I am reminded daily of my past. It crops up in little ways but sometimes hits me like… well, like a school bus.
As a service to families in our area during the pandemic shutdown, our local school district has been delivering meals for our kids. Every couple of days each of them receives a bag of breakfast foods, a bag of lunch foods, and a few cartons of milk and juice. We have appreciated it. It has helped us to shop less, relax more, and the kids have enjoyed both the delivery and the individually packed snacks that are unusual in our house.
Today, the system changed so that instead of volunteers, the bus drivers began to deliver the meals. It was a great way to ensure delivery to all students, and keep the bus drivers driving and paid.
I was very triggered by what happened.
The kids were all anxiously waiting in our window seat as we heard the beeping of a bus outside. We saw a school bus pull up outside our house and park. The driver got out, opened the door to reveal bagged lunches intended for kids, and checked his list. He then shut the door, drove the bus around our street for a few minutes, delivered meals across the street, and then left.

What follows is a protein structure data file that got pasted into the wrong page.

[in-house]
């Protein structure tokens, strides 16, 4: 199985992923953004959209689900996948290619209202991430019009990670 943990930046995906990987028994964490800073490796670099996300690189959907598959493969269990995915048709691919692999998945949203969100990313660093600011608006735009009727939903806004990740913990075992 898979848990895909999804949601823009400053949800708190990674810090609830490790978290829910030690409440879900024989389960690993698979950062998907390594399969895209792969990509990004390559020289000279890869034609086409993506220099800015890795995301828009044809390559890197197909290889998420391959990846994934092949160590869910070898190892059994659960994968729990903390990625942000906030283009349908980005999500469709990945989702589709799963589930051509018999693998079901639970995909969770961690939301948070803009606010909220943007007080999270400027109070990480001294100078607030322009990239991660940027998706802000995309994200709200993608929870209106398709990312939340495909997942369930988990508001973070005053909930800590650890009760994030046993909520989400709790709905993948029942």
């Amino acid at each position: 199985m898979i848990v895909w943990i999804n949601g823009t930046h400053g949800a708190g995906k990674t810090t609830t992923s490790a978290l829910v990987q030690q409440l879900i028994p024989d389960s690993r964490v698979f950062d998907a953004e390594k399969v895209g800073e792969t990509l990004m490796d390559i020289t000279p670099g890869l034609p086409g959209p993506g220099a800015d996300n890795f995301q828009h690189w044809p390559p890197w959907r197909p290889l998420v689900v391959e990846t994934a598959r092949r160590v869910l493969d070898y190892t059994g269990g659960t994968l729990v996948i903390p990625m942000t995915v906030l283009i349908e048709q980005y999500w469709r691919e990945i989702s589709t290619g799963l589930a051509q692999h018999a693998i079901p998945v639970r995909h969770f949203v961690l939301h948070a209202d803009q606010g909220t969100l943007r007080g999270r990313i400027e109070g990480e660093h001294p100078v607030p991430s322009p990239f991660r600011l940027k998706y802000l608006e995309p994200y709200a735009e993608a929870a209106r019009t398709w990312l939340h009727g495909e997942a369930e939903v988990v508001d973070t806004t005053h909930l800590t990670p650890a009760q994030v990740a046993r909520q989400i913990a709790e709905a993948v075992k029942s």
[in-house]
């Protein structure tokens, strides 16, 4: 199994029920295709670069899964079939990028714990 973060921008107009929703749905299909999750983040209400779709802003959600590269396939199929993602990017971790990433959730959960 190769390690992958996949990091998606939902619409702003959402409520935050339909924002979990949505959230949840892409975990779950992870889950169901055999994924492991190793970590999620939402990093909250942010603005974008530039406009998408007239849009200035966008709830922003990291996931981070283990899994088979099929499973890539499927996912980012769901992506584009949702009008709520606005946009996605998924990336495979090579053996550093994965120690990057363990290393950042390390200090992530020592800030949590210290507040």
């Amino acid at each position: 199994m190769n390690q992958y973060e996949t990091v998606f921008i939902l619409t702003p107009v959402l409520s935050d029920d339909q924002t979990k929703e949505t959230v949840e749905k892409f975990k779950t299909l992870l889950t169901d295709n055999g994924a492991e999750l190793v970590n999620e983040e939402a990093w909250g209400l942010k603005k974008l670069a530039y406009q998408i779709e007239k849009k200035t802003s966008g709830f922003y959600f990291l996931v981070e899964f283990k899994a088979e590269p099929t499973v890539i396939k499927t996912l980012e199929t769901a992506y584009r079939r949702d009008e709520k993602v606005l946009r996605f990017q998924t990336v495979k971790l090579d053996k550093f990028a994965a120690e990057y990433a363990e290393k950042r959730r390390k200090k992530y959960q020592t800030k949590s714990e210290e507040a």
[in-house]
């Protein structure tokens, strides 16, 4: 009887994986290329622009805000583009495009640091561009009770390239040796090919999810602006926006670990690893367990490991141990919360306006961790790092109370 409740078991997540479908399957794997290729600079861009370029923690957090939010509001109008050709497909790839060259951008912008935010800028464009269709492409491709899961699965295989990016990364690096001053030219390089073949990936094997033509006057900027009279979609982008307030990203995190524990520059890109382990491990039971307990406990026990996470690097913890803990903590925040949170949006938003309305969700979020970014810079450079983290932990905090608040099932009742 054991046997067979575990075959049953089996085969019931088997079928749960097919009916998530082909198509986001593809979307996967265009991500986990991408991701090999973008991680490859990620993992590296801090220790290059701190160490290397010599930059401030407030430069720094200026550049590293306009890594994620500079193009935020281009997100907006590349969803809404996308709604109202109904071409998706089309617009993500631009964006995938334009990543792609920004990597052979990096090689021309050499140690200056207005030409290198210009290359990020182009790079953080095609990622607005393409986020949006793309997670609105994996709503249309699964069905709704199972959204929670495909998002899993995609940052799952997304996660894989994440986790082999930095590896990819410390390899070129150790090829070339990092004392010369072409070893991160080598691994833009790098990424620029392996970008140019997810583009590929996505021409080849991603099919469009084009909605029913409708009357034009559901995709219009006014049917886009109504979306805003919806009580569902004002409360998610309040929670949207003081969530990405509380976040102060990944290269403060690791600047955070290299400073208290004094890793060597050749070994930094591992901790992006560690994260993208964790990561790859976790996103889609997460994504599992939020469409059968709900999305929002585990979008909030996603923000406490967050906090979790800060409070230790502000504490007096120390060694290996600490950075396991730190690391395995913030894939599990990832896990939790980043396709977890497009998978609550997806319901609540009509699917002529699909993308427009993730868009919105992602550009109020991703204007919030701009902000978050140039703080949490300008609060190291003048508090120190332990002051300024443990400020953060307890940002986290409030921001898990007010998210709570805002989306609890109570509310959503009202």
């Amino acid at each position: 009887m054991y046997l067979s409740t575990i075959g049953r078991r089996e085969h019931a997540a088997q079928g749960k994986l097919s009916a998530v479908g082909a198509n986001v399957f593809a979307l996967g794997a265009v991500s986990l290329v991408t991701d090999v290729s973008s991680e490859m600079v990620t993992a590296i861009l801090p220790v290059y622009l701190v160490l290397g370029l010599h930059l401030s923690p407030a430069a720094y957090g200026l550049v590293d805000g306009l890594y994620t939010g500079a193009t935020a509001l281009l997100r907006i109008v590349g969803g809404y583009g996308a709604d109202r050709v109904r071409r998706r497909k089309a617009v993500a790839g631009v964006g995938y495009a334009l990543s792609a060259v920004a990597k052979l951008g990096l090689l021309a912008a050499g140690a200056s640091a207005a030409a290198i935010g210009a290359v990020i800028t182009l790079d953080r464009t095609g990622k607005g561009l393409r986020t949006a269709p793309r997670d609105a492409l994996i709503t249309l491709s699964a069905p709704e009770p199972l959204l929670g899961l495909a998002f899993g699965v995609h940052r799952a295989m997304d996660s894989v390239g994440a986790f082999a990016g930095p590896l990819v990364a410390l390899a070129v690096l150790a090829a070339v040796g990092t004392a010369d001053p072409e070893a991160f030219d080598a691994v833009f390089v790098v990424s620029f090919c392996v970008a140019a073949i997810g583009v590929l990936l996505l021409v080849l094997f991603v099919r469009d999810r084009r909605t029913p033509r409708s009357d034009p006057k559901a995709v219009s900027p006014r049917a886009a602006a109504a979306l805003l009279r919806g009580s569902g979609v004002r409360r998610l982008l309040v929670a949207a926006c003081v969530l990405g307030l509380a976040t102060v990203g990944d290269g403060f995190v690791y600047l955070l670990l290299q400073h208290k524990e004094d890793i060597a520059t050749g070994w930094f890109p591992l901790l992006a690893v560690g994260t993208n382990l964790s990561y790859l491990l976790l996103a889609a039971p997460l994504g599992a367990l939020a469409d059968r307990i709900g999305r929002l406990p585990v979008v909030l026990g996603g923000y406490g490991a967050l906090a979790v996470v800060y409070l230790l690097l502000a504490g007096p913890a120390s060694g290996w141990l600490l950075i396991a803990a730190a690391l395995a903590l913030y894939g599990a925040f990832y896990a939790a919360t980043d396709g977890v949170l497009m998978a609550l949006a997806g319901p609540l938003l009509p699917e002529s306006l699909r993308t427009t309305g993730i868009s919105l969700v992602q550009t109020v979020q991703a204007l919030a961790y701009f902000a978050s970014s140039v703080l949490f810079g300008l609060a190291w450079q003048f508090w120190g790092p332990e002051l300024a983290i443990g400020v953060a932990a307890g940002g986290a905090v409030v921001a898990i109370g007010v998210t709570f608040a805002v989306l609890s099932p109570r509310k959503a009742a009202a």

We are fine, we have food enough, and I’m sure it will get sorted. It was just crushing for me that the kids stood watching in anticipation and then watched the bus drive away.
Their disappointment was nothing compared to the memory that it triggered for me. They accepted my reassuring words that things would be sorted out. They trust me to make sure that they have food. Theirs was the mild disappointment of delayed surprises.
For me, there is very little that compares to the childhood trauma of being so very hungry and watching other people eat when I was a kid. Trained to never tell anyone I was hungry I would sit silently while I could see and smell food just feet from me. I sometimes watched people throw food away after taking only one bite. Like a trained dog, I would hold perfectly still and silent. That all came back as I watched the bus drive away today. I managed my own feelings by creating a meal for them from things we already had on hand, and by calling to have the mistake corrected. The transport dispatcher was very apologetic and promised the driver would be redirected to us as soon as he could. The kids didn’t even look up when I told them, they were fed and happy. I tried to take comfort from that.
We will be fine and I really don’t need anything, it was just a hard experience for me. It didn’t help that I hadn’t taken the time to eat breakfast, either.
Another piece of breaking the cycle is learning to take care of my needs before they are overdue.